Biblical Archaeology Review 44:1, January/February 2018

Archaeological Views: Performing Psalms in Biblical Times

By Thomas Staubli

The Bible does not tell us much about how psalms were originally performed. Archaeology and extra-Biblical texts, however, can shed some light on the music and dance that accompanied psalms in Biblical times.

When the Book of Psalms was compiled, disparate pieces of information got integrated into the psalms’ superscripts or subscripts. These contain rubrics—comments and directions introducing or following a psalm. In these notes, ancient scribes indicated the genre and alleged authorship of individual psalms and their association with King David; they also provided instructions on how to perform the psalms.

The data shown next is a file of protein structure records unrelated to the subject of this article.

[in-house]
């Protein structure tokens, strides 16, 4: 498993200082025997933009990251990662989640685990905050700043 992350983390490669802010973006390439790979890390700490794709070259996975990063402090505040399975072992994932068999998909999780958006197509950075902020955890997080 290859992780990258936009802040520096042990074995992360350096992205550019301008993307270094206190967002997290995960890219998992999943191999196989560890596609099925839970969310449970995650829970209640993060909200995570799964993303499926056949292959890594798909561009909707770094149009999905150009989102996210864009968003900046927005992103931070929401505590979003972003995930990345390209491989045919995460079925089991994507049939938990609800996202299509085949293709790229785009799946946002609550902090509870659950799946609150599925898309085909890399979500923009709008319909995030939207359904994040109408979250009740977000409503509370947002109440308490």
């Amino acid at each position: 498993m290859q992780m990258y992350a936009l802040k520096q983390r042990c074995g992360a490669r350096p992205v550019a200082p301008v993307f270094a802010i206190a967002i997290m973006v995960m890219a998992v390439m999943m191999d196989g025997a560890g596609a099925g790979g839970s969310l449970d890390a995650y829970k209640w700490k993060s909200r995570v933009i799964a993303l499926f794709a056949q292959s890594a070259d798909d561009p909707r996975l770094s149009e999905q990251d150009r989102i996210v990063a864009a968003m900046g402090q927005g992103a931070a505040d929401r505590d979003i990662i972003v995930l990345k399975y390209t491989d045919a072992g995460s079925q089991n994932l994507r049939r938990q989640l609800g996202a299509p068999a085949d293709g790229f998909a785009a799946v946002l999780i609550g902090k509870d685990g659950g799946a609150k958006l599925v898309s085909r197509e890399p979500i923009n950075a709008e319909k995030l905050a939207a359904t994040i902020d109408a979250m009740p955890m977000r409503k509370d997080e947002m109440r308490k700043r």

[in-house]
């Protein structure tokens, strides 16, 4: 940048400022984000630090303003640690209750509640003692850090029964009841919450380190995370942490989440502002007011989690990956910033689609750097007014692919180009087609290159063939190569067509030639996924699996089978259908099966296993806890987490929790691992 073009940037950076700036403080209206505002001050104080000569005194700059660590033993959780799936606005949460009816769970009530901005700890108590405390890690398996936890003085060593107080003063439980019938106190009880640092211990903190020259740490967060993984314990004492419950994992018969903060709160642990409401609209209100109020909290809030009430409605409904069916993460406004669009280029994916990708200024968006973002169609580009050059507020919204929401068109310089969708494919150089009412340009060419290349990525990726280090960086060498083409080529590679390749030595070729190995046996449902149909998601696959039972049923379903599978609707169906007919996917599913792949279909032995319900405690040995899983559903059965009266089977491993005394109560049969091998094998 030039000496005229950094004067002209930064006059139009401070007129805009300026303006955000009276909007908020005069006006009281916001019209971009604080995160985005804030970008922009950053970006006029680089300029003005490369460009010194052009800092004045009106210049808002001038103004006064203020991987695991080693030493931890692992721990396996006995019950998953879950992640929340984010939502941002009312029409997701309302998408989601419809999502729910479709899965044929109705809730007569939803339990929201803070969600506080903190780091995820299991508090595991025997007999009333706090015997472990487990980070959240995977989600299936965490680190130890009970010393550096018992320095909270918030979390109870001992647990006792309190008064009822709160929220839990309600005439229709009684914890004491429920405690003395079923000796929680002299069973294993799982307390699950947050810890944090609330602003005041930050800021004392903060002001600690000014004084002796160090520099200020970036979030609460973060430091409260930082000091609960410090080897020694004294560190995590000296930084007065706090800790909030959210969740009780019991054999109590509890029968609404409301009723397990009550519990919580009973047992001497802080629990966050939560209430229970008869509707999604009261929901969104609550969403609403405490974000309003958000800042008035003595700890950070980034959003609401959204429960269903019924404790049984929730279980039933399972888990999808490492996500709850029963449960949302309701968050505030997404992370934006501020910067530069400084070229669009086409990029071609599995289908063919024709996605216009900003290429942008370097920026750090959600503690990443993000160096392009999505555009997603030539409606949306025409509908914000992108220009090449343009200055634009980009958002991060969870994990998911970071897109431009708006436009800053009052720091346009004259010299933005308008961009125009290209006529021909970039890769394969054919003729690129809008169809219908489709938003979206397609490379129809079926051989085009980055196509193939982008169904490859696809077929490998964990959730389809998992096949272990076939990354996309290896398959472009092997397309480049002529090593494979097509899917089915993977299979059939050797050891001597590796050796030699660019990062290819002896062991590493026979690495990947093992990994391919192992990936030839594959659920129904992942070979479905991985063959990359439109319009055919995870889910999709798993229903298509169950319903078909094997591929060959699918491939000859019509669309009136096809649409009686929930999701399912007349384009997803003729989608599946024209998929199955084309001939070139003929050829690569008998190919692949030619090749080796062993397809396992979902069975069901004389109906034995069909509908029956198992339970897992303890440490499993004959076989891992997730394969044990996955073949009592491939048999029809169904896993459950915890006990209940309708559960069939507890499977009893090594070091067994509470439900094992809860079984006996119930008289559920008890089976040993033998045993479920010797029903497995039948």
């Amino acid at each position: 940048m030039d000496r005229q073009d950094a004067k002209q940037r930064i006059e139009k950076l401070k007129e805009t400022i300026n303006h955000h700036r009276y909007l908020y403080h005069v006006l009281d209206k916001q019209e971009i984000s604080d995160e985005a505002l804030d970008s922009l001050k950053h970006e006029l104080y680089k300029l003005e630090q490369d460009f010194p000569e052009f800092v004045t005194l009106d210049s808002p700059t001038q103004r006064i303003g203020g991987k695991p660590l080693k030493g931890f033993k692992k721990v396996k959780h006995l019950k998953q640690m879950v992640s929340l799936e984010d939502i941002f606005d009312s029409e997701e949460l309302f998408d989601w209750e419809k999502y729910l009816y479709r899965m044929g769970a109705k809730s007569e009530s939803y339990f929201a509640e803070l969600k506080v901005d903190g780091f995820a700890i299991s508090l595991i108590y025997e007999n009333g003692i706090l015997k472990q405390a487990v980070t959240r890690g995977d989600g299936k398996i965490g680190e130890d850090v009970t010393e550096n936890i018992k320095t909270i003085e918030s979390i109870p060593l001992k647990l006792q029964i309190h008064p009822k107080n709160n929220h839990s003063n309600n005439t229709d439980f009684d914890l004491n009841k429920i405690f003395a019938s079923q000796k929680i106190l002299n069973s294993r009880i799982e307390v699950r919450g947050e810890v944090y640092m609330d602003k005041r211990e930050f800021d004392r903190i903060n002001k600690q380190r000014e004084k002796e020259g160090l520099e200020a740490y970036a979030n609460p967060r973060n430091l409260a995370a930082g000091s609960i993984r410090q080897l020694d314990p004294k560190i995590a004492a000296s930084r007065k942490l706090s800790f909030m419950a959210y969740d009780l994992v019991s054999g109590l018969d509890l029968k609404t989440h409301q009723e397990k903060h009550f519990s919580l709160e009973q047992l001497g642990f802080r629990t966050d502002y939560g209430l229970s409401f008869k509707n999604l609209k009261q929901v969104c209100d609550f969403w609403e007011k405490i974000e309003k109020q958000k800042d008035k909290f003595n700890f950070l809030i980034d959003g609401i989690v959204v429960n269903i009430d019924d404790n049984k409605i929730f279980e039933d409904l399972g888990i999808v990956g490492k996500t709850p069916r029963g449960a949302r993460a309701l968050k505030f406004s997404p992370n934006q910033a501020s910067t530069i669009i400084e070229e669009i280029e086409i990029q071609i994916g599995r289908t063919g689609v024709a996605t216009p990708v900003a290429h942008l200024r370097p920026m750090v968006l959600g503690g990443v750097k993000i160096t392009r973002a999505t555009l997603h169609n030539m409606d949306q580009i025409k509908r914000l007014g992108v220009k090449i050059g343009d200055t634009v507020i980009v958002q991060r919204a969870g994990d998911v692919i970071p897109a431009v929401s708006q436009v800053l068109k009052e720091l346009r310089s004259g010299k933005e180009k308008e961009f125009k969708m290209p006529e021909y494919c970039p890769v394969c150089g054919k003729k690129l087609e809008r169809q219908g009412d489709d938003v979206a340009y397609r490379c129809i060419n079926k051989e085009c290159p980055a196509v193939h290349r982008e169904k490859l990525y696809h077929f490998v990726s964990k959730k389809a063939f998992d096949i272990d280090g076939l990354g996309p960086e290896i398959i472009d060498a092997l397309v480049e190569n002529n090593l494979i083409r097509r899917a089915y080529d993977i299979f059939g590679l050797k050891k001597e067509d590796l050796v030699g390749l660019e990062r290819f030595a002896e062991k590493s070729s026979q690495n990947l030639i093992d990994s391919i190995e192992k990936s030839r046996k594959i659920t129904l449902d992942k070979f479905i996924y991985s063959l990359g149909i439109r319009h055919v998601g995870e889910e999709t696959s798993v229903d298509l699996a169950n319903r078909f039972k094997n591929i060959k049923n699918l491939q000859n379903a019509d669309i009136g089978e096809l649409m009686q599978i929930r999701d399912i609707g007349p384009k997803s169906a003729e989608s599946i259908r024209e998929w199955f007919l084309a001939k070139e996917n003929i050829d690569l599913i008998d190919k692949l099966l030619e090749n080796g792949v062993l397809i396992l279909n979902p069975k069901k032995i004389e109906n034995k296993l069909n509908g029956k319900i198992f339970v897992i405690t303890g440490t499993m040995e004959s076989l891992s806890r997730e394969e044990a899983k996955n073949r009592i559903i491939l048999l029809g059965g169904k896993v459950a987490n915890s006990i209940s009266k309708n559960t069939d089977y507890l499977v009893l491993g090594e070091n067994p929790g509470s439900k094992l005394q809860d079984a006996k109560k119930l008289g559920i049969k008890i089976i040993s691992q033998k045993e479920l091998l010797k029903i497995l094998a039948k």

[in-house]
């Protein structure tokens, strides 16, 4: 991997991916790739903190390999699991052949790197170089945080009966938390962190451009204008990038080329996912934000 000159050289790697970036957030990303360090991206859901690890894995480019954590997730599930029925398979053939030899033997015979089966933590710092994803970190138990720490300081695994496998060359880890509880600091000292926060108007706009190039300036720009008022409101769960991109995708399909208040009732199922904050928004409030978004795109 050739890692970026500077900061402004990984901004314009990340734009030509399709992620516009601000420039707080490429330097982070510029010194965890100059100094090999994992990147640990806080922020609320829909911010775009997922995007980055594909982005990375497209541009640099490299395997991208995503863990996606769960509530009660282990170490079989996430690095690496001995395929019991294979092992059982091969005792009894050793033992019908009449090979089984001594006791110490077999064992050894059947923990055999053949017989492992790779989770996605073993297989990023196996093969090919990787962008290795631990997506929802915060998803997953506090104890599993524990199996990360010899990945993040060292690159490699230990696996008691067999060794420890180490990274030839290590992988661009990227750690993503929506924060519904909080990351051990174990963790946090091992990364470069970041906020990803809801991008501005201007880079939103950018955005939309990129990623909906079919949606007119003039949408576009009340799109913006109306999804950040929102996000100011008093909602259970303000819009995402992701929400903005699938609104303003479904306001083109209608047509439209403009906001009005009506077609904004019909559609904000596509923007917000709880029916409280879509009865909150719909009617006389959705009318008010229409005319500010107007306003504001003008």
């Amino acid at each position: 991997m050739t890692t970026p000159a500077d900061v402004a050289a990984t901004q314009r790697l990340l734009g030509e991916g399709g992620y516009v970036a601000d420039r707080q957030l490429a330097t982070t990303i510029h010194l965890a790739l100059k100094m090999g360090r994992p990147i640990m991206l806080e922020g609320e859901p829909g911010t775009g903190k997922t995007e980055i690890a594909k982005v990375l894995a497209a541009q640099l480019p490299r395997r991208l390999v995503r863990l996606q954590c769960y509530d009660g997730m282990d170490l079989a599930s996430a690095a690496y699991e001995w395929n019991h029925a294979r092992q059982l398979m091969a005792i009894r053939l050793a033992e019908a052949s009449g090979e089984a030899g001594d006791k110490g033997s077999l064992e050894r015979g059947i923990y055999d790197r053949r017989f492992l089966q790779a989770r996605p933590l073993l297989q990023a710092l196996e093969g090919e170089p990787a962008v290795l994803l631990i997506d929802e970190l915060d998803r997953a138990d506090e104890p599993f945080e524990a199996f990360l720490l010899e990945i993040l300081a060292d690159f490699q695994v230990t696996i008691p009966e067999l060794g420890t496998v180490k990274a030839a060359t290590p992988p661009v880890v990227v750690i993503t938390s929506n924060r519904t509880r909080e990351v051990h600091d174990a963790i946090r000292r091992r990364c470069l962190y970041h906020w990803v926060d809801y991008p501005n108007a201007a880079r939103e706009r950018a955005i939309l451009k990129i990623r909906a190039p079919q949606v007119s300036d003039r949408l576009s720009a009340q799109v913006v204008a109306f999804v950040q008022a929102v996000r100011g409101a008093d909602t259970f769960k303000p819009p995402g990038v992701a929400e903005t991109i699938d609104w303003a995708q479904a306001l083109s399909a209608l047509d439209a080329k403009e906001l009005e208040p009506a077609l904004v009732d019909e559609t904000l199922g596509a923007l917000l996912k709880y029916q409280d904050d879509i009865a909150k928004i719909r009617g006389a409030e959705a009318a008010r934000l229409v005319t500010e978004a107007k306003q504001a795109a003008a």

Every Bible reader recognizes sentences such as “To the leader: with stringed instruments. A psalm of David” (Psalm 4:1). Similar verses are usually not read aloud—and rightly so, because they are not part of the hymn. Rather, they are remarks of the editors. As such, they are commonly printed as headings, or superscripts, introducing individual psalms—but this arrangement is by no means certain. In antiquity, subscripts were much more common than superscripts. When read as subscripts, these “headings” suddenly make more sense.

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